FIG. 2 shows an example of an injection molding apparatus employing the method and apparatus of the present invention. Injection mold 6 is set in freezer 1, where the temperature is kept at 23░ F. or lower. Pelleted or grainy chewing gum is added to hopper 7, where the feeding tube 84 conducts the material to the screw 82 of the injection machine 8. The material is heated to about 122░ F. to 140░ F. in heating tube 81 and injected from the injection nozzle 83 into mold 6 through a pouring hole 61. It is desirable to apply a very small quantity of a powder such as sugar, starch or talc to the grainy, edible material in order to avoid blockage in hopper 7. It is important that the temperature in freezer 1 is set such that the surface of the edible product in the mold is frozen by the time it is ready for removal. The total molding time must therefore be taken into consideration, i.e., from the time the material is poured into the mold to the time it is ejected therefrom. A variety of different coolants can be used such as, for example, liquid oxygen, liquid nitrogen or dry ice. Once the surface of the material has frozen or substantially hardened, the product is easily removed from the mold with the use of ejector pins (not shown). Grainy chewing gum was mixed with talc in a weight ratio of 50:1 and added to the hopper. A 40-mm-diameter screw 82 was rotated at a rate of 200 rpm to produce a compression ratio of 4.6:1 within the mold. The temperature in the heating tube 81 was held at 140░ F., while the temperature within the freezer 1 was 8.6░ F. This procedure allowed smooth, quick removal of the molded product via ejector pins.
Instead of locating the mold in freezer 1 as shown in FIG. 2, it is possible to build cooling passages 62 into the mold itself, as is illustrated in FIG. 3, and to continuously pass coolant therethrough during the molding process. It is preferable to use material with good heat conductivity for the mold 6, such as beryllium or tempered steel with hard chrome treatment. Such materials can be employed in the formation of complex three-dimensional molds.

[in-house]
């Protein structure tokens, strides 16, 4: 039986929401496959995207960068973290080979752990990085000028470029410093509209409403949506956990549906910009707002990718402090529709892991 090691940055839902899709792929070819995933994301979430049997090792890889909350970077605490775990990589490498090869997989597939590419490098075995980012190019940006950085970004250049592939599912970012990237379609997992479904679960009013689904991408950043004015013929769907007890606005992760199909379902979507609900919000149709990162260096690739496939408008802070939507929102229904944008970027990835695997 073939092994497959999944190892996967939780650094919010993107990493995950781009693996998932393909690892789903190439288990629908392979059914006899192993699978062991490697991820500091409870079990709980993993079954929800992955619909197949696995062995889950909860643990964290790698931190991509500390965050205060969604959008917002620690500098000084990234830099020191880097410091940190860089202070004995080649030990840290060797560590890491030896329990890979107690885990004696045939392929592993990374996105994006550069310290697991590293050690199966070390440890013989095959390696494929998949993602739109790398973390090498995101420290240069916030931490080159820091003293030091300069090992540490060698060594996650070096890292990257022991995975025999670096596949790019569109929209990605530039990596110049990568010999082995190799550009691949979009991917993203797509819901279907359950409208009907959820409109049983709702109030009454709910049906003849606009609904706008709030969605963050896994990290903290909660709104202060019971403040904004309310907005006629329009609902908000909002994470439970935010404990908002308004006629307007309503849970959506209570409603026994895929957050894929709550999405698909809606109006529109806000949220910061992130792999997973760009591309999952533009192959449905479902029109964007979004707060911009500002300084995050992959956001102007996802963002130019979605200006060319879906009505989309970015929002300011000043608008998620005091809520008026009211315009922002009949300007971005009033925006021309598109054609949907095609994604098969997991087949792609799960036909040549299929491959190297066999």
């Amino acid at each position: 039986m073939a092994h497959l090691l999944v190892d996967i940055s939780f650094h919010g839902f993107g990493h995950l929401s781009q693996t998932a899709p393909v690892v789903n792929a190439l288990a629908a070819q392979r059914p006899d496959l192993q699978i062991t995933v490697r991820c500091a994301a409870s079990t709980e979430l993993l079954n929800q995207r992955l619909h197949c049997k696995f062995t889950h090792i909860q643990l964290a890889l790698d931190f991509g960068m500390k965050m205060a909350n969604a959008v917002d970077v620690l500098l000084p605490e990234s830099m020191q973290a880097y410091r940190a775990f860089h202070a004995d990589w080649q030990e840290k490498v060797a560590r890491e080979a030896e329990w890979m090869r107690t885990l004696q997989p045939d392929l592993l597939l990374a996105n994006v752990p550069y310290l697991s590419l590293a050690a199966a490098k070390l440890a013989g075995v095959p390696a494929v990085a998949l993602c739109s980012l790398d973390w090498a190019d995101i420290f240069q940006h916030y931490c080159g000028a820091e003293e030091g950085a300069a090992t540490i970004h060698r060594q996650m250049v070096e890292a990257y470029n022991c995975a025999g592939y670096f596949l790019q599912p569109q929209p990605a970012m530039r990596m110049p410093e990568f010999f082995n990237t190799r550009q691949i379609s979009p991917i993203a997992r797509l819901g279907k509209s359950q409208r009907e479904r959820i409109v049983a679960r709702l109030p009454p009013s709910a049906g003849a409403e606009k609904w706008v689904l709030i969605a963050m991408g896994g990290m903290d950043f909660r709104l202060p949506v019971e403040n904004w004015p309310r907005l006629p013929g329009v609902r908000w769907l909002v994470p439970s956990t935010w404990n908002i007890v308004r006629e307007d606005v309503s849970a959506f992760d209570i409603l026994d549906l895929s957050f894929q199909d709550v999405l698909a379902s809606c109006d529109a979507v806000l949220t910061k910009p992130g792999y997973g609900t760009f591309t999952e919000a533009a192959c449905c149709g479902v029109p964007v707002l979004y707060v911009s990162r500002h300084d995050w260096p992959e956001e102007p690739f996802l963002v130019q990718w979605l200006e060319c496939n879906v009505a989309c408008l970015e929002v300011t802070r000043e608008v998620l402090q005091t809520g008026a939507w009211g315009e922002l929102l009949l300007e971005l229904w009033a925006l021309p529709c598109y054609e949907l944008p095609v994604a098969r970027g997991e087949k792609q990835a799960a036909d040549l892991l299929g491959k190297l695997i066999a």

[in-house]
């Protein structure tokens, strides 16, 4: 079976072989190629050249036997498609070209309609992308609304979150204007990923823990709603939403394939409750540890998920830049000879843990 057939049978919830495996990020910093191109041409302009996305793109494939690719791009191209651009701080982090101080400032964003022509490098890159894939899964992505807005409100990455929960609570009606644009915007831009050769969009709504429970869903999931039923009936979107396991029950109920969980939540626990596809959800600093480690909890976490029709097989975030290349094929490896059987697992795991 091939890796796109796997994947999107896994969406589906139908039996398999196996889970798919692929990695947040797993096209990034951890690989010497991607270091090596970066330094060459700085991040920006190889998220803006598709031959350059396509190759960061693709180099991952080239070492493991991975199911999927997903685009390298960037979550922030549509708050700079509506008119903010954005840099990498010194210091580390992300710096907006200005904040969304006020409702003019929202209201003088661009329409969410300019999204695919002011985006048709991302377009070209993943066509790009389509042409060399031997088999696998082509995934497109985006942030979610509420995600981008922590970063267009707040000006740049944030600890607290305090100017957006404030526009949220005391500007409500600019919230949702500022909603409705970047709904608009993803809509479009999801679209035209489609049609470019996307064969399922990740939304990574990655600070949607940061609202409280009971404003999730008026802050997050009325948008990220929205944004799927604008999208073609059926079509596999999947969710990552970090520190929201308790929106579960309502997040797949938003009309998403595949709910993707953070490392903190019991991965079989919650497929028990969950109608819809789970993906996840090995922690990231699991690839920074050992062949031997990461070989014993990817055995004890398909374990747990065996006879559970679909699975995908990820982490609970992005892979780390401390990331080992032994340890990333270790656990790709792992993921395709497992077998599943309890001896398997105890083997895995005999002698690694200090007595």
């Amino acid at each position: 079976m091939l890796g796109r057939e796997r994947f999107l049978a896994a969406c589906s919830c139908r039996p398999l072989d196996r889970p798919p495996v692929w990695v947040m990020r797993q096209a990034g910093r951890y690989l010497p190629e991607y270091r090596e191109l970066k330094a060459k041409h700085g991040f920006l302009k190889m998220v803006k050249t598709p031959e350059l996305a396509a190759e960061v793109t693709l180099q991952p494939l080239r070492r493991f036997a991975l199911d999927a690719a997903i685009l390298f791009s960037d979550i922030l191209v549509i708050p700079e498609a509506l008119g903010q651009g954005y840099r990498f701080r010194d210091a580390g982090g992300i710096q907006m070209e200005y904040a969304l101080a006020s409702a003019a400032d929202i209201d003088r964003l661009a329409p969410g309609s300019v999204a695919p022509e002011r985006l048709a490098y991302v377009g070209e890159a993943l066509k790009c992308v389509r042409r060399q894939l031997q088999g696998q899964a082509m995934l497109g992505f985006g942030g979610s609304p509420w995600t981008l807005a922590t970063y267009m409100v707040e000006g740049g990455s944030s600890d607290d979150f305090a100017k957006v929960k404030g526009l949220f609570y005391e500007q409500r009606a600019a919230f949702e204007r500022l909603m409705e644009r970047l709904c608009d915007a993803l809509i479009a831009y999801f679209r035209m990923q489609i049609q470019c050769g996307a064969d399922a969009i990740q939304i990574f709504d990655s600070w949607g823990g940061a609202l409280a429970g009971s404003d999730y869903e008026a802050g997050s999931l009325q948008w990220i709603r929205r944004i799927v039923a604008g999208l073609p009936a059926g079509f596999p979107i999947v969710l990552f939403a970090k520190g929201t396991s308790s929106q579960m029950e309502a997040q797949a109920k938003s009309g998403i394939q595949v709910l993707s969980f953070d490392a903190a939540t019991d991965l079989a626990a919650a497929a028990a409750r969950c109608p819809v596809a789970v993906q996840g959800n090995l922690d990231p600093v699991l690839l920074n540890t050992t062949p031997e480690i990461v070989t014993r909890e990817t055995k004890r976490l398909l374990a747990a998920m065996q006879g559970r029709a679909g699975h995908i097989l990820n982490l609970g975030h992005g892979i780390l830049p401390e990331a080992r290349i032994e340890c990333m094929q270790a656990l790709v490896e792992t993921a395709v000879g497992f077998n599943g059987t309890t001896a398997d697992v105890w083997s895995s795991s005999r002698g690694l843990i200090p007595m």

Additionally, a tube could be inserted into the mold of FIG. 3 to inject compressed air to provide a hollow chewing gum product or, alternatively, to provide a candy interior.
FIG. 4 illustrates a compression molding apparatus in which the method of the present invention is employed. A conveyor 4 delivers a predetermined mass of the edible material 41 to the lower die 42, after which the upper die 43 is lowered to compress the material within the cavity described by the two dies. The dies can be placed inside the freezer 1 or, alternatively, have passages for coolant under their surfaces as in FIG. 3. The temperature of the freezer or the flowing coolant must be adjusted such that the surface of the product is frozen or substantially hardened during its residence time within the mold.
It is also possible to progressively apply pressure to the product through a series of molds from one with the simplest configuration to a final one with a final configuration with the inner capacity of each of the molding areas remaining the same, so that the solid edible material is carried forward from the mold with the simplest configuration to the one with final, complex configuration.
Obviously, many modifications and variations of the present invention are possible in light of the above teachings. It is therefore to be understood that, within the scope of the appended claims, the invention may be practiced otherwise than as specifically described.
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|U.S. Classification||426/5, 426/524, 426/512|
|International Classification||A23G3/02, A23G4/00, A23G4/04, A23P1/10|
|Cooperative Classification||A23G3/0252, A23G3/0284, A23G4/04, B29C2043/464, A23G3/0268|
|European Classification||A23G3/02M8H, A23G3/02M8M, A23G3/02M8, A23G4/04|
|May 7, 1993||FPAY||Fee payment|
Year of fee payment: 4
|May 9, 1997||FPAY||Fee payment|
Year of fee payment: 8
|Jun 12, 2001||REMI||Maintenance fee reminder mailed|
|Nov 21, 2001||LAPS||Lapse for failure to pay maintenance fees|
|Jan 22, 2002||FP||Expired due to failure to pay maintenance fee|
Effective date: 20011121